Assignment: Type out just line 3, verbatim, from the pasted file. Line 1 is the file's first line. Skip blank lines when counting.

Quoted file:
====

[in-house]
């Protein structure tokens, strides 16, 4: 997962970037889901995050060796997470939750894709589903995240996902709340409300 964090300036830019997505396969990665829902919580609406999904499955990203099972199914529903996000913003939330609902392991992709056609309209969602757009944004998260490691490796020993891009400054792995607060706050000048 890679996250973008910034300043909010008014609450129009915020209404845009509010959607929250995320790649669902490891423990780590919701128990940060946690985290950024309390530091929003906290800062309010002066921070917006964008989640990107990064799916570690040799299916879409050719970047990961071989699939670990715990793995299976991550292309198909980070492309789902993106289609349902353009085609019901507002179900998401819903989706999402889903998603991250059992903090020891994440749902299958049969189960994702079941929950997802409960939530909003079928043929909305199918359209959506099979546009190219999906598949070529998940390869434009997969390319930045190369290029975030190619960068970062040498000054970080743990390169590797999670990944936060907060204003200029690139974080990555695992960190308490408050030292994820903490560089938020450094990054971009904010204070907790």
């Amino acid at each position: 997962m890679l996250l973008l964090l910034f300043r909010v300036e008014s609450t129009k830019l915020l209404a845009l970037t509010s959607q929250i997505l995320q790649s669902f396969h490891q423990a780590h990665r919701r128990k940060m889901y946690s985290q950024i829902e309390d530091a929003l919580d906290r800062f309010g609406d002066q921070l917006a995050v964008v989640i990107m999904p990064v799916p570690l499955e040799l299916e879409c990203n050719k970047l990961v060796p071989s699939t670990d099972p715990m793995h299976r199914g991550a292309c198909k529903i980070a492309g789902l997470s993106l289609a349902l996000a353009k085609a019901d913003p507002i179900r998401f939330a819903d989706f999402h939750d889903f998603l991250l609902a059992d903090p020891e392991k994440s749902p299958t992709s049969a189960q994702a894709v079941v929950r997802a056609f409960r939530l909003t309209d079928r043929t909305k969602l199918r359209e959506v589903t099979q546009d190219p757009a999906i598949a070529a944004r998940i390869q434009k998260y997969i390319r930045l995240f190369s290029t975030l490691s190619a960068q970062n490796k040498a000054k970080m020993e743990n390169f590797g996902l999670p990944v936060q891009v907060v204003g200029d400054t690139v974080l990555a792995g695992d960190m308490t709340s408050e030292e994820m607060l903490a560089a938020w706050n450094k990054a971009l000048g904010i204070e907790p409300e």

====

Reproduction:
């Amino acid at each position: 997962m890679l996250l973008l964090l910034f300043r909010v300036e008014s609450t129009k830019l915020l209404a845009l970037t509010s959607q929250i997505l995320q790649s669902f396969h490891q423990a780590h990665r919701r128990k940060m889901y946690s985290q950024i829902e309390d530091a929003l919580d906290r800062f309010g609406d002066q921070l917006a995050v964008v989640i990107m999904p990064v799916p570690l499955e040799l299916e879409c990203n050719k970047l990961v060796p071989s699939t670990d099972p715990m793995h299976r199914g991550a292309c198909k529903i980070a492309g789902l997470s993106l289609a349902l996000a353009k085609a019901d913003p507002i179900r998401f939330a819903d989706f999402h939750d889903f998603l991250l609902a059992d903090p020891e392991k994440s749902p299958t992709s049969a189960q994702a894709v079941v929950r997802a056609f409960r939530l909003t309209d079928r043929t909305k969602l199918r359209e959506v589903t099979q546009d190219p757009a999906i598949a070529a944004r998940i390869q434009k998260y997969i390319r930045l995240f190369s290029t975030l490691s190619a960068q970062n490796k040498a000054k970080m020993e743990n390169f590797g996902l999670p990944v936060q891009v907060v204003g200029d400054t690139v974080l990555a792995g695992d960190m308490t709340s408050e030292e994820m607060l903490a560089a938020w706050n450094k990054a971009l000048g904010i204070e907790p409300e």